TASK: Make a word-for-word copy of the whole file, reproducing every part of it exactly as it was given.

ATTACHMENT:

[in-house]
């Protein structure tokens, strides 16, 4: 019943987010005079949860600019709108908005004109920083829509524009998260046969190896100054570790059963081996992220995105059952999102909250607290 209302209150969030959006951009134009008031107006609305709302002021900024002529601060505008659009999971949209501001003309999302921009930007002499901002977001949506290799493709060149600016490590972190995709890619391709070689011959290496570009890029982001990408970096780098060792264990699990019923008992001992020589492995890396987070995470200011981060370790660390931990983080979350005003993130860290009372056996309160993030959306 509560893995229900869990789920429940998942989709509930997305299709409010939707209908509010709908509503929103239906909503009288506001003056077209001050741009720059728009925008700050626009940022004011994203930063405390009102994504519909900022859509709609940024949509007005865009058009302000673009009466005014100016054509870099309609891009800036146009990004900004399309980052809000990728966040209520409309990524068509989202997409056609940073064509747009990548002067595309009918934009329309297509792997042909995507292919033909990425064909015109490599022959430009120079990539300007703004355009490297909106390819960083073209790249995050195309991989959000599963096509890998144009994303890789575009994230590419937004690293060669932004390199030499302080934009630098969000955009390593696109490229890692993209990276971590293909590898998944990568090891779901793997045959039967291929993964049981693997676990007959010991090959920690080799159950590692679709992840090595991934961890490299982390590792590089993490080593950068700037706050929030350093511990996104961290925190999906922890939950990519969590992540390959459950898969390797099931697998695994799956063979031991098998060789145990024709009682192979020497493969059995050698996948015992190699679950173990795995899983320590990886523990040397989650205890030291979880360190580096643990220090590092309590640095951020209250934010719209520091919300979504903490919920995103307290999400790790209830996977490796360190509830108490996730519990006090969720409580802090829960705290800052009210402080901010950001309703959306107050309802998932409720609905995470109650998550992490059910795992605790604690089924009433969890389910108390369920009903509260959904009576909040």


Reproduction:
[in-house]
């Protein structure tokens, strides 16, 4: 019943987010005079949860600019709108908005004109920083829509524009998260046969190896100054570790059963081996992220995105059952999102909250607290 209302209150969030959006951009134009008031107006609305709302002021900024002529601060505008659009999971949209501001003309999302921009930007002499901002977001949506290799493709060149600016490590972190995709890619391709070689011959290496570009890029982001990408970096780098060792264990699990019923008992001992020589492995890396987070995470200011981060370790660390931990983080979350005003993130860290009372056996309160993030959306 509560893995229900869990789920429940998942989709509930997305299709409010939707209908509010709908509503929103239906909503009288506001003056077209001050741009720059728009925008700050626009940022004011994203930063405390009102994504519909900022859509709609940024949509007005865009058009302000673009009466005014100016054509870099309609891009800036146009990004900004399309980052809000990728966040209520409309990524068509989202997409056609940073064509747009990548002067595309009918934009329309297509792997042909995507292919033909990425064909015109490599022959430009120079990539300007703004355009490297909106390819960083073209790249995050195309991989959000599963096509890998144009994303890789575009994230590419937004690293060669932004390199030499302080934009630098969000955009390593696109490229890692993209990276971590293909590898998944990568090891779901793997045959039967291929993964049981693997676990007959010991090959920690080799159950590692679709992840090595991934961890490299982390590792590089993490080593950068700037706050929030350093511990996104961290925190999906922890939950990519969590992540390959459950898969390797099931697998695994799956063979031991098998060789145990024709009682192979020497493969059995050698996948015992190699679950173990795995899983320590990886523990040397989650205890030291979880360190580096643990220090590092309590640095951020209250934010719209520091919300979504903490919920995103307290999400790790209830996977490796360190509830108490996730519990006090969720409580802090829960705290800052009210402080901010950001309703959306107050309802998932409720609905995470109650998550992490059910795992605790604690089924009433969890389910108390369920009903509260959904009576909040």